Drug company releases statement after being named in Knox Co. suit

KNOXVILLE, Tenn. (WVLT) — A company named named in a lawsuit filed the State Attorney General's Office for allegations tied to Tennessee's opioid epidemic has released a statement in response to the suit.

Prescription painkillers

The suit targets AmerisourceBergen Drug Corporation over allegations that they are generating and prolonging the ongoing opioid epidemic in Tennessee.

The company told WVLT News on October 8, "We are committed to collaborating with all stakeholders, including in Tennessee, on ways to combat opioid abuse."

The lawsuit filed in Knox County by Attorney General Herbert H. Slatery III on October 3 alleges a disproportionate amount of opioid pills were sold to the Food City located in Bearden, totaling more than 8.5 million immediate-release oxycodone 30 mg pills.

The lawsuit accuses Amerisource of shipping hundreds
of millions of prescription opioids to Tennessee pharmacies for years, even when the lawsuit claims the company knew the drugs were being abused and sold on the street. "The State's Complaint alleges that Amerisource knowingly participated in the diversion of opioids in Tennessee by continuing to supply pharmacy customers with opioids even after it knew--often from firsthand accounts--that diversion was occurring from or in those pharmacies," the complaint's memorandum said.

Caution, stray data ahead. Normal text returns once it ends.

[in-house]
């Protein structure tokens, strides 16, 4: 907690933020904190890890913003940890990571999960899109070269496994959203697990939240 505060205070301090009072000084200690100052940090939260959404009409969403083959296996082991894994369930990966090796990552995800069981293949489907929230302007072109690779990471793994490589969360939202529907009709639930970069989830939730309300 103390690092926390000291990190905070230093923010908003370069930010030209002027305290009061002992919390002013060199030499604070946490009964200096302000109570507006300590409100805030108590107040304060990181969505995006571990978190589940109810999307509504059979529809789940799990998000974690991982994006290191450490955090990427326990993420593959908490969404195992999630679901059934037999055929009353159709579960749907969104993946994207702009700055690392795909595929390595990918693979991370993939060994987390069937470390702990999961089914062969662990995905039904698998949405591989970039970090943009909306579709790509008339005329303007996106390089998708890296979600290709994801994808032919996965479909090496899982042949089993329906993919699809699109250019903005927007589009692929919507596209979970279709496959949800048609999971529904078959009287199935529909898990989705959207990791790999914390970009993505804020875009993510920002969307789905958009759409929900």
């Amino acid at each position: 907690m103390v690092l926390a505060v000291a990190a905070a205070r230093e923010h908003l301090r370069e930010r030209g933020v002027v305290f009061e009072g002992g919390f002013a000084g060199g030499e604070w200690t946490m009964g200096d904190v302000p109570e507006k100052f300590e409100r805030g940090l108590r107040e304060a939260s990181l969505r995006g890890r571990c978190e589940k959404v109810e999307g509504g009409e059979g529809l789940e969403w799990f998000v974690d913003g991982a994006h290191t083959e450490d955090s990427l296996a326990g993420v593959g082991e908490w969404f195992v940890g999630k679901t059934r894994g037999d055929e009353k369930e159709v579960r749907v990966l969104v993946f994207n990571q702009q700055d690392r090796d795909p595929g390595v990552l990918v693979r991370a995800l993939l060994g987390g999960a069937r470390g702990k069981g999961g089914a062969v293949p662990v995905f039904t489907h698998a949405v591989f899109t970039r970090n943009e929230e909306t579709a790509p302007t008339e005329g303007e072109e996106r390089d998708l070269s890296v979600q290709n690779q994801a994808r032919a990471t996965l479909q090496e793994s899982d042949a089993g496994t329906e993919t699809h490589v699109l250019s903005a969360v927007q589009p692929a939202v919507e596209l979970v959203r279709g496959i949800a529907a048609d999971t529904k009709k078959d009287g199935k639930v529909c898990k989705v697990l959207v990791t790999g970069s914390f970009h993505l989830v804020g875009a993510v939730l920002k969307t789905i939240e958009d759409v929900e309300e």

According to the state, on November 2, 2010, Amerisource shipped 168,000 oxycodone immediate-release 30 mg pills to Food City in Bearden, an amount almost equal to Knoxville’s population on that one day.

In the memorandum, the State listed 11 complaints against Amerisource saying that the company:

- Oversupplied Tennessee pharmacies with "opioids at astounding rates, Amerisource shipped enough opioids for every man, woman, and child to receive approximately 109 pills from Amerisource"

- Ignored "multiple red flags for abuse and diversion from suspect pharmacies, such as high percentages of patients paying for controlled substance prescriptions in cash, cars in the parking lots with out-of-state license plate tags, patients abusing or selling drugs in the pharmacy parking lot"

- "Knowingly supplying two major and clearly defined hot spots for diversion of oxycodone and buprenorphine without naloxone in the Knoxville-area and Tri-cities area"

- "Continuing to seek business from select independent pharmacies that it knew were more likely to be sources of opioid diversion and suspicious orders"

- "Helping suspect pharmacies avoid detection by the DEA"

- Implemented anti-diversion compliance programs designed to minimize the "impact on sales of opioids to high volume pharmacies and were also underfunded, fundamentally unsound, applied inconsistently, or completely ignored"

- Neglected "to provide employees with cohesive and meaningful training on basic topics related to compliance and anti-diversion measures"

- Made "broad exceptions from due diligence investigations for its most lucrative customers"

- Failed to maintain "accurate records and due diligence documents for problematic customer pharmacies despite having reasons to believe those pharmacies were involved in diversion"

- Established "extremely high thresholds for what would trigger a suspicious order review so that it could avoid identifying suspicious orders placed by certain pharmacies"